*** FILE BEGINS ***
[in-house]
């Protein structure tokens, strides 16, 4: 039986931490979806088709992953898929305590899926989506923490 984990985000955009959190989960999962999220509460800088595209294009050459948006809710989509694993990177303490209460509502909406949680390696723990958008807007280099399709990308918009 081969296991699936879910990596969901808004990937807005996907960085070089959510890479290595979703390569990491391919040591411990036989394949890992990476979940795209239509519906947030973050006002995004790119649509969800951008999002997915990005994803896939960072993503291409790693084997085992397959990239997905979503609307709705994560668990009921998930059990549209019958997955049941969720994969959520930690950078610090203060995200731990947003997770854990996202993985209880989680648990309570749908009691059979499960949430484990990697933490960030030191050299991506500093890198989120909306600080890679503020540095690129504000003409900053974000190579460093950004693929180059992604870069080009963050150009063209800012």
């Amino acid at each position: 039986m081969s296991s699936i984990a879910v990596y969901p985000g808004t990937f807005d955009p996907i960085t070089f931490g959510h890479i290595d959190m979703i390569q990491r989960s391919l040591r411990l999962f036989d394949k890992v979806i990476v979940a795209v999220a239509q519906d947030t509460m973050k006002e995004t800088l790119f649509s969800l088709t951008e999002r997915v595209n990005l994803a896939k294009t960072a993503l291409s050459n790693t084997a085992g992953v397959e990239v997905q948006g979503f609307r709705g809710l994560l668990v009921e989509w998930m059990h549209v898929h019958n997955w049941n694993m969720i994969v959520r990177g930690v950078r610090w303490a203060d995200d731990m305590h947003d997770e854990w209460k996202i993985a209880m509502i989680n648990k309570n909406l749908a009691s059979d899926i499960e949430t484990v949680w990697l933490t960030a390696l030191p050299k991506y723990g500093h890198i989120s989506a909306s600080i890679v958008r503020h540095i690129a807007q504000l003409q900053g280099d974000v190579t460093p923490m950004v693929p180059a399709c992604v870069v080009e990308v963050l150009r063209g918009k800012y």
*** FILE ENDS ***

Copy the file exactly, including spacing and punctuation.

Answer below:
[in-house]
């Protein structure tokens, strides 16, 4: 039986931490979806088709992953898929305590899926989506923490 984990985000955009959190989960999962999220509460800088595209294009050459948006809710989509694993990177303490209460509502909406949680390696723990958008807007280099399709990308918009 081969296991699936879910990596969901808004990937807005996907960085070089959510890479290595979703390569990491391919040591411990036989394949890992990476979940795209239509519906947030973050006002995004790119649509969800951008999002997915990005994803896939960072993503291409790693084997085992397959990239997905979503609307709705994560668990009921998930059990549209019958997955049941969720994969959520930690950078610090203060995200731990947003997770854990996202993985209880989680648990309570749908009691059979499960949430484990990697933490960030030191050299991506500093890198989120909306600080890679503020540095690129504000003409900053974000190579460093950004693929180059992604870069080009963050150009063209800012």
């Amino acid at each position: 039986m081969s296991s699936i984990a879910v990596y969901p985000g808004t990937f807005d955009p996907i960085t070089f931490g959510h890479i290595d959190m979703i390569q990491r989960s391919l040591r411990l999962f036989d394949k890992v979806i990476v979940a795209v999220a239509q519906d947030t509460m973050k006002e995004t800088l790119f649509s969800l088709t951008e999002r997915v595209n990005l994803a896939k294009t960072a993503l291409s050459n790693t084997a085992g992953v397959e990239v997905q948006g979503f609307r709705g809710l994560l668990v009921e989509w998930m059990h549209v898929h019958n997955w049941n694993m969720i994969v959520r990177g930690v950078r610090w303490a203060d995200d731990m305590h947003d997770e854990w209460k996202i993985a209880m509502i989680n648990k309570n909406l749908a009691s059979d899926i499960e949430t484990v949680w990697l933490t960030a390696l030191p050299k991506y723990g500093h890198i989120s989506a909306s600080i890679v958008r503020h540095i690129a807007q504000l003409q900053g280099d974000v190579t460093p923490m950004v693929p180059a399709c992604v870069v080009e990308v963050l150009r063209g918009k800012y």